Berming or partially burying a Monolithic Dome for design reasons is fairly common. A few people have built their homes “into” a hillside for a natural effect (See The Invisible Dome Home, and Robot Ranch). Some berm around the dome to echo the architectural curves of the structure. Others may use berming strictly for landscaping purposes. And there are those who may like the extra privacy.
Whatever the reason for berming your Monolithic Dome, you’re in luck! It’s very simple to do, because of the Monolithic Dome’s inherent strength (See Building Survivability). It is possible to berm one-fourth to one-third of a Monolithic Dome without additional engineering. However, if the plan is to berm more than that, or to actually bury the building, you must check with an engineer for further instructions. (Read more about Understanding the Ups and Downs of Building Underground and Underground Air Piping.)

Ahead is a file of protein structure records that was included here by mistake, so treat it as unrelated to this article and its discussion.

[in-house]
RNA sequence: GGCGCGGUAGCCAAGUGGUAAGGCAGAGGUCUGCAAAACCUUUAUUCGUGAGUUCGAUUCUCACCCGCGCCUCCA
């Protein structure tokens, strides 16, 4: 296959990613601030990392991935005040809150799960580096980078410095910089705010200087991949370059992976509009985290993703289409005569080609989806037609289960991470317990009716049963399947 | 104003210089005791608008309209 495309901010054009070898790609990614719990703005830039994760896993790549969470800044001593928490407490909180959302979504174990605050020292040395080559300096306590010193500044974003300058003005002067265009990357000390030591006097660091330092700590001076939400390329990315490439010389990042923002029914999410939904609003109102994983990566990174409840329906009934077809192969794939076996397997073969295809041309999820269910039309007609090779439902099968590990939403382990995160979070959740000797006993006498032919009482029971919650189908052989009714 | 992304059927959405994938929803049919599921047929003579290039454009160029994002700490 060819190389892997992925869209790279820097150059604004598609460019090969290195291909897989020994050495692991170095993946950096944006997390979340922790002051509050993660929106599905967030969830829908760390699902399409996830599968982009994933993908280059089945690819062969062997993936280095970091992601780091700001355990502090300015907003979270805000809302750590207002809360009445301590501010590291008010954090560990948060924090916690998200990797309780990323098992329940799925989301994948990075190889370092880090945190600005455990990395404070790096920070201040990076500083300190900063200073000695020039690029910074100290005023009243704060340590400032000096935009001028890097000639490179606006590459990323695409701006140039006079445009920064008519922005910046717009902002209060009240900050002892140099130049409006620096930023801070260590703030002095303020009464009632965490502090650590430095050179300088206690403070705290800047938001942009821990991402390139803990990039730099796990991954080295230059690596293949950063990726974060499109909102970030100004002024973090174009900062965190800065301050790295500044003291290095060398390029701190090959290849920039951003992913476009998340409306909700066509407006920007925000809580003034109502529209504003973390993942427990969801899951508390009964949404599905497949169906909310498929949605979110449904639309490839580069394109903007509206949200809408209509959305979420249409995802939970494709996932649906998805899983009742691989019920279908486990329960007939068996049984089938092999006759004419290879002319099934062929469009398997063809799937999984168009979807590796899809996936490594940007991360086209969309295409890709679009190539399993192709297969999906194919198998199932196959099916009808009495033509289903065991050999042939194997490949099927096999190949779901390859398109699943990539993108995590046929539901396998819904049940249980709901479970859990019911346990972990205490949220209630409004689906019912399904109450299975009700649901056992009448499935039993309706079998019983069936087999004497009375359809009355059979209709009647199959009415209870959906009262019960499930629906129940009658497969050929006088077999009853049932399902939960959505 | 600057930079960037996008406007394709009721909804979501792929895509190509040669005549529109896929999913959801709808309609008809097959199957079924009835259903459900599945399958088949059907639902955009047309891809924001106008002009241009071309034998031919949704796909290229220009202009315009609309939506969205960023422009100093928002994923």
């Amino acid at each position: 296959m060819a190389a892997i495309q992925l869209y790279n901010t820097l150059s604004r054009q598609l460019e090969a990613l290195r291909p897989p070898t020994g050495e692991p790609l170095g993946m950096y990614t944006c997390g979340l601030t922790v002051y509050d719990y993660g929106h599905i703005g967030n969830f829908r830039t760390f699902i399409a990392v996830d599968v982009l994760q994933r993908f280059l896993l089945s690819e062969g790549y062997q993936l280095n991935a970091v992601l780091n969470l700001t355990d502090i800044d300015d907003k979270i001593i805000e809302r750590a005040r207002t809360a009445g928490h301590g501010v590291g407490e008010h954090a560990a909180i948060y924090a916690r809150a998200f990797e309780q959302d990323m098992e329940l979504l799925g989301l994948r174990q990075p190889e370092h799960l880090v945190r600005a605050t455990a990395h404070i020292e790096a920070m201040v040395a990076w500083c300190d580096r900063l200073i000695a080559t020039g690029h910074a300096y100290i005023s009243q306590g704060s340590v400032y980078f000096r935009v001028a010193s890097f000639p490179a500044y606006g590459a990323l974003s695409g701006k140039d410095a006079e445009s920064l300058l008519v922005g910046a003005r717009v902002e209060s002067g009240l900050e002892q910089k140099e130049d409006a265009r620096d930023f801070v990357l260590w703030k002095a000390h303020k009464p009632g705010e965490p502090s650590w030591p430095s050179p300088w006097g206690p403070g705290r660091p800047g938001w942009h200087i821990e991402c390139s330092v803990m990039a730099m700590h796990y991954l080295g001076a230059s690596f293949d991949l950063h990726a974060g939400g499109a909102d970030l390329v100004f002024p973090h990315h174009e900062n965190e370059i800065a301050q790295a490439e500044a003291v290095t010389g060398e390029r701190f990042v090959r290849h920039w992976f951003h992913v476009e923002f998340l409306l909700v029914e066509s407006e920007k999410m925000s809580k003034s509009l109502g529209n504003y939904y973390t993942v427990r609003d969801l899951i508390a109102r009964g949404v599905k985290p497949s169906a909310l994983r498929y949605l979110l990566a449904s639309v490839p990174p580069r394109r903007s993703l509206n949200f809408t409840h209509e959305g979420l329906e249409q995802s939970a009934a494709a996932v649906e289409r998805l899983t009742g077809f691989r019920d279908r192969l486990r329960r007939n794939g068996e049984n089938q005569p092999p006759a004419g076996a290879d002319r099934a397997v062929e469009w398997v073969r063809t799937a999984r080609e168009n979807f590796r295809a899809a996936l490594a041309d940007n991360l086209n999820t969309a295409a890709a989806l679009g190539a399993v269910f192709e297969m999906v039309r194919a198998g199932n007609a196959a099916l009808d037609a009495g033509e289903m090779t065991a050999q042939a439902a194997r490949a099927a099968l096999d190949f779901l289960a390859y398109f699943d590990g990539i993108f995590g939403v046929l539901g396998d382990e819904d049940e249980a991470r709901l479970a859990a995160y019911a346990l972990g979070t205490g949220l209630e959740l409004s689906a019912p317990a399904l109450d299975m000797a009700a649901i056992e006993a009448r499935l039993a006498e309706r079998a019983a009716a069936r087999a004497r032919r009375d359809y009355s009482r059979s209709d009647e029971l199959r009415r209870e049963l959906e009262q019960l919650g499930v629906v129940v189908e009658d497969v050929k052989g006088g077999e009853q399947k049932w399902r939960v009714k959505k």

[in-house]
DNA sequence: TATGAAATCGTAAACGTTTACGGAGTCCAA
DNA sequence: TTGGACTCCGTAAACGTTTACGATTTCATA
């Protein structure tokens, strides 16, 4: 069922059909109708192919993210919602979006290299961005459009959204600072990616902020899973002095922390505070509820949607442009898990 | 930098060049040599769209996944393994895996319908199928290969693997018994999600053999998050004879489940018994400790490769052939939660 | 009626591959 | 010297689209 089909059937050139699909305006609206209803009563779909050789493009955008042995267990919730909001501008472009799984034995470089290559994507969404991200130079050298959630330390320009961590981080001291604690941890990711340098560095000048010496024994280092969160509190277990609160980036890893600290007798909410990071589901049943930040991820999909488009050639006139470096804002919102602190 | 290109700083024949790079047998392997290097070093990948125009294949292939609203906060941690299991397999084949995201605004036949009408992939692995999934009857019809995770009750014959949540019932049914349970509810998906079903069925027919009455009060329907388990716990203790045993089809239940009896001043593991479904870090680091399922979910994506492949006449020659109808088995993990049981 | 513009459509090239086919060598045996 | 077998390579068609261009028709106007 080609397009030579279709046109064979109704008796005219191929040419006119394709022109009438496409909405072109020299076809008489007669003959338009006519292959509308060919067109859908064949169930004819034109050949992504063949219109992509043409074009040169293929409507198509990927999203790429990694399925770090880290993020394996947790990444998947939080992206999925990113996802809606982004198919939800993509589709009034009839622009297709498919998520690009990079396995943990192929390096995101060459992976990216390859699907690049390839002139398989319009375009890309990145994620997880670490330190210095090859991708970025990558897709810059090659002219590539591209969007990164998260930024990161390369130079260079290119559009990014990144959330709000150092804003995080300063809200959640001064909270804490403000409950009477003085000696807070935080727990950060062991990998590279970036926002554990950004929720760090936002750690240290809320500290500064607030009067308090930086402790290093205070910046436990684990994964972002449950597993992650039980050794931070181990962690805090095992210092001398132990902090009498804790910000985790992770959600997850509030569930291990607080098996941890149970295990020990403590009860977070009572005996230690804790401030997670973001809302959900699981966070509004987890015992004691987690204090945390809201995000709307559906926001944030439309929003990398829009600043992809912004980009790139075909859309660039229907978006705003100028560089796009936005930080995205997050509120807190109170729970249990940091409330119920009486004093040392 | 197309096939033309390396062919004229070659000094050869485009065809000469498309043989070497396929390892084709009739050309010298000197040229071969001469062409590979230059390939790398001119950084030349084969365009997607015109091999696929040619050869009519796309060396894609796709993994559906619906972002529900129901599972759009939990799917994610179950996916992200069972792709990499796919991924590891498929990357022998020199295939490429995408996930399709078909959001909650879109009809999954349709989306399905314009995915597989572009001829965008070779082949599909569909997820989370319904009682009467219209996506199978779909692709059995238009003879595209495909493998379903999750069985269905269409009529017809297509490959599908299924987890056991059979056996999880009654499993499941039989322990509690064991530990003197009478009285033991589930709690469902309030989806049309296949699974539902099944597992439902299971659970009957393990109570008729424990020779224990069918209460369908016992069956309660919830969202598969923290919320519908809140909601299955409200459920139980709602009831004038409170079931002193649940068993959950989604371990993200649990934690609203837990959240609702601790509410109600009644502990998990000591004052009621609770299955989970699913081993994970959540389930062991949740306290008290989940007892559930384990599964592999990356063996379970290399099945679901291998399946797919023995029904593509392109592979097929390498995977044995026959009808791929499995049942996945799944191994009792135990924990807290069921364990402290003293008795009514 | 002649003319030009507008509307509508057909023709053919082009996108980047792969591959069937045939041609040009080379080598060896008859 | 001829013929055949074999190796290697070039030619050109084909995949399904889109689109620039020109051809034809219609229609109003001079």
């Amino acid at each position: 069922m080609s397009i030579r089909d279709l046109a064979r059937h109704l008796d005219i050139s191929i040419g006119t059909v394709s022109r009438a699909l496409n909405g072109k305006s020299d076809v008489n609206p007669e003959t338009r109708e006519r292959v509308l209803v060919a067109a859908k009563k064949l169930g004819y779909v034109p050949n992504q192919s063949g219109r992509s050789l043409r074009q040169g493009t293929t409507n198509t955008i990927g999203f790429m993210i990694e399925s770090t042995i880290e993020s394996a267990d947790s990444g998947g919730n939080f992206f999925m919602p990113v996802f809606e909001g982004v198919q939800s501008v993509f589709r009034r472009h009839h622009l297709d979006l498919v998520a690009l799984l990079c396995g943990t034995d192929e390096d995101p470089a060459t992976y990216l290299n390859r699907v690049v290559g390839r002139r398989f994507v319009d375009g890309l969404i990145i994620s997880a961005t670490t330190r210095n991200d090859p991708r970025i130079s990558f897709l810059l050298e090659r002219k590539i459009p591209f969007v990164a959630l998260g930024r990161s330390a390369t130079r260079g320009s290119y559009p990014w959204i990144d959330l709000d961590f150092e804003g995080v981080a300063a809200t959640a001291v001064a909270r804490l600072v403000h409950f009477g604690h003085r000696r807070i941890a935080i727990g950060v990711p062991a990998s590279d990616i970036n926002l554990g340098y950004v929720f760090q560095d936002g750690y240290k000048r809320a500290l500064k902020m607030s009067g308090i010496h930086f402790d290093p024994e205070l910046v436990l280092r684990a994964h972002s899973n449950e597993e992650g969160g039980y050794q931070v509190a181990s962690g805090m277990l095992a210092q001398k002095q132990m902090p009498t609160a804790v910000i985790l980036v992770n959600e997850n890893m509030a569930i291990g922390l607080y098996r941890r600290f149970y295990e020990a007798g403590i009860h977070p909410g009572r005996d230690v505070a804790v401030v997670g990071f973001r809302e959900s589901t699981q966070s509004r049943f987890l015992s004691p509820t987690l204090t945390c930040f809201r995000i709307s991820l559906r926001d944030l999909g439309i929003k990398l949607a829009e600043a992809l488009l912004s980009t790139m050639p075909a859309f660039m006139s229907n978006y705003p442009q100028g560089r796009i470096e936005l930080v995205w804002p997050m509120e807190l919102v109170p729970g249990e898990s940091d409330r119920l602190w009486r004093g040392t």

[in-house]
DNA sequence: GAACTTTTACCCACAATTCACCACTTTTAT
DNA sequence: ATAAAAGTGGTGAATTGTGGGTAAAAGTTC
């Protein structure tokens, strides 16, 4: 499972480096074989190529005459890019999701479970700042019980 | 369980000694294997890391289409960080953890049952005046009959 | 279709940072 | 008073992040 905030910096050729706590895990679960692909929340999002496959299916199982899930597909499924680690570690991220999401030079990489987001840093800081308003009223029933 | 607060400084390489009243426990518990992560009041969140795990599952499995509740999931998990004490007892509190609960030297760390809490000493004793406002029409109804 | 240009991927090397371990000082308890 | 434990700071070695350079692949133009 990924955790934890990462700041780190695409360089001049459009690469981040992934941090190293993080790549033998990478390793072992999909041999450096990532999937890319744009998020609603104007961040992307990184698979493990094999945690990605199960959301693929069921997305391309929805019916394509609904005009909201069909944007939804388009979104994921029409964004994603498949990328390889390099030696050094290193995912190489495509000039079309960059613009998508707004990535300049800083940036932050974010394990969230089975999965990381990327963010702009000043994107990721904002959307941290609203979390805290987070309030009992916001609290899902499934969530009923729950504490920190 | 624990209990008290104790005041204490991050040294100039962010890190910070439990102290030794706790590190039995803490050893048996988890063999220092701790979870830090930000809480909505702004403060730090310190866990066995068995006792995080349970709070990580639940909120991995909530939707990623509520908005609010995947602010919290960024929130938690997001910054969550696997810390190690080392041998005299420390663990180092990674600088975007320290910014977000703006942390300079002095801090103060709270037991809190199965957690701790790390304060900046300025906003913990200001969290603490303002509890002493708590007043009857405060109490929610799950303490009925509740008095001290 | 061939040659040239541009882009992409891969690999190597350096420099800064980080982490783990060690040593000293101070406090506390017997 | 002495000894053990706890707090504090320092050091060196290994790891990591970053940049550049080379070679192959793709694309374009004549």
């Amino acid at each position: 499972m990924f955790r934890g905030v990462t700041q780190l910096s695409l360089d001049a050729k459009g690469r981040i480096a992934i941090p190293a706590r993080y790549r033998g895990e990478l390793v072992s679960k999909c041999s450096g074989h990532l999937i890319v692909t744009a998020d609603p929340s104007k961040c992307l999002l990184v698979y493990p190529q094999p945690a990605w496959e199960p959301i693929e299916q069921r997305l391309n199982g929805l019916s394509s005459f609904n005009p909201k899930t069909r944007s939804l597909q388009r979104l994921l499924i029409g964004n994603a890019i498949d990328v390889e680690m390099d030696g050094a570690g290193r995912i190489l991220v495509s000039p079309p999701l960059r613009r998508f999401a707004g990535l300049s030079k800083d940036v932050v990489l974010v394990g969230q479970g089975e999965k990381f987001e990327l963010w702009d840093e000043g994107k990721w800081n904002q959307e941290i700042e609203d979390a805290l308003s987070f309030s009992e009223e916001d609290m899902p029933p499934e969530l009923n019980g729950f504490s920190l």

How to Berm:
Even though water won’t go through the Monolithic Dome shell, it can follow the shell down to the footing where it can seep under the footing and come up under the floor. To avoid this problem, the footing must be drained. This can be done by putting a drain under the floor around the building. It should be drained to a lower elevation if possible. If draining to a lower level is not possible, then a french drain or sump must be built.
The preferred method for backfilling is to use a skim layer (4" to 12") of pea rock against the Airform to the footing. This forms a filter for water to flow down the building and through the footing’s drain. NOTE: There is a danger of the filter filling with dirt and malfunctioning. There are fabrics that can be used as a filter channel as a substitute for the pea rock.
A clay or impervious dirt should be used at the top of the berm to force surface water to drain away from the building rather than go down through the filter.
Note: Be sure to understand the insulation implications. See R Fairy Tale.